The vast majority of people don’t get enough sleep, but the most important thing that people need to realize is that they are actually sleep deprived. The article on the science of sleep as well as the comprehensive sleep guide cover this problem, discuss how sleep actually works, and share several practical ways of improving sleep quality. If you want a primer on how to sleep better, the two resources are your best bet.
If you wish to improve your sleep, you can use some very practical and simple ways to do it. The strategies are referred to as the 3 Levers of Sleep.
The 3 Levels of Sleep
If you are looking to improve the quality of your sleep as well as boosting your performance, there are 3 levers to “pull” that can give you a boost:
Intensity: It refers to how well you actually sleep. As described in the sleep guide, sleep is of different phases. Of great importance are two of these phases i.e. REM Sleep and Slow-wave sleep (Deep Sleep). The percentage of sleeping time spent in the two phases are the greatest determinants of sleep quality each night.
Timing: It refers to when you actually go to sleep. What’s the time that you go to bed? This factor is of great importance for 2 reasons. First, if you go to bed around the same time every night, it will be far easier for the body to adopt proper sleeping habits. Second, the time that you go to bed needs to be according to your circadian rhythm, which is also described in great detail in the science of sleep article.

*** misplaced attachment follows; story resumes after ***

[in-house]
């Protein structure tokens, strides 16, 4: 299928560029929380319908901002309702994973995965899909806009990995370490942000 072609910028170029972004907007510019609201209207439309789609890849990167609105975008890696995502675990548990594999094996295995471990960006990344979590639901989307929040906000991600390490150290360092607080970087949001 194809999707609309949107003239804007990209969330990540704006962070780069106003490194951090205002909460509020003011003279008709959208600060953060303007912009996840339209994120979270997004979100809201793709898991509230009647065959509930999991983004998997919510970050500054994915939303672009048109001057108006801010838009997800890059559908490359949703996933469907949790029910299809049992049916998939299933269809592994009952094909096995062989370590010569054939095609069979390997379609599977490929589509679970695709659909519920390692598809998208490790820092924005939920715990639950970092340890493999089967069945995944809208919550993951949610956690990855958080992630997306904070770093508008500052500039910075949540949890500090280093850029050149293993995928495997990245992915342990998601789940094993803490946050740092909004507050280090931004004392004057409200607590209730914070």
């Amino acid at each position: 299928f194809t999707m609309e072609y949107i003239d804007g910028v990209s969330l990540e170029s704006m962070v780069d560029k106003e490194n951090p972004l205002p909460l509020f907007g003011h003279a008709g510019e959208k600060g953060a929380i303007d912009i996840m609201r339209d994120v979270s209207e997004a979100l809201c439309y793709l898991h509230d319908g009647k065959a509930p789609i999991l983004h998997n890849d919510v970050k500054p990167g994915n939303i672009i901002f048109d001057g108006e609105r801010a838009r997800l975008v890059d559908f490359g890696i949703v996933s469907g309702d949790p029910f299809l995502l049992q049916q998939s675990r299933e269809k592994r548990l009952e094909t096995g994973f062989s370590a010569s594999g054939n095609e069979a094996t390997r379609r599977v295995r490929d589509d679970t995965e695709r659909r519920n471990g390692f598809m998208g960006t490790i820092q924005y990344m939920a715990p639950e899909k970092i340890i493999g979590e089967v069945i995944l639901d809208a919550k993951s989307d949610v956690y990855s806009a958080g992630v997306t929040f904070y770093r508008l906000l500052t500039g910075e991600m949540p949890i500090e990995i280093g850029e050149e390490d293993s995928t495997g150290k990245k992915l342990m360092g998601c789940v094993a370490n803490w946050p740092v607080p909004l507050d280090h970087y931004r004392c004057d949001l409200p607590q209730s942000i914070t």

Duration: It refers to the length of time that you are asleep. It is a simple one: how much time do you spend asleep each night? 5 hours? 7 hours? It is easy to convince oneself that duration doesn’t really matter, but it is essential to your performance, growth, and recovery. Professional athletes regularly sleep over 10 hours each night. Duration is crucial for you too if you tax your body and mind.
How to Sleep Better
How can one use the 3 levers of sleep to improve sleep?
The truth is that there is nothing much that you can do when it comes to intensity. The body is largely responsible for managing the intensity of the sleep cycle (the amount of time that you spend in REM sleep as well as slow wave sleep) for you. It automatically adjusts on the basis of your needs as well as the amount of time you spend sleeping. Getting proper nutrition and exercising consistently will help, but such actions just improve sleep intensity indirectly.
However, this is good news since it makes things a bit simpler for you. Since the body manages sleep quality automatically, your focus should only be on two factors: duration (the amount of time spent sleeping) and timing (when you actually go to bed).
If you make one more assumption, it is possible to simplify the situation further. The assumption is that your time for waking up is about the same every day – a good Mattress One bed can help you with this.
If your time for waking up is about the same every day, then the sleep duration will depend on when you actually go to bed. Simply put, if you go to bed earlier, you will find yourself sleeping more. If you improve your timing you will improve the duration too.
This brings us to the following practical punchline…
Mastering Your Power Down Routine
If you would like to know how to sleep better, timing is probably the most important of the 3 levers of sleep. The body manages the intensity of your sleep automatically. Sleep duration largely depends on when you go to bed (assuming that your time for waking up is about the same every morning), which means that going to bed at a more consistent and earlier time is critical to improving sleep duration and quality.
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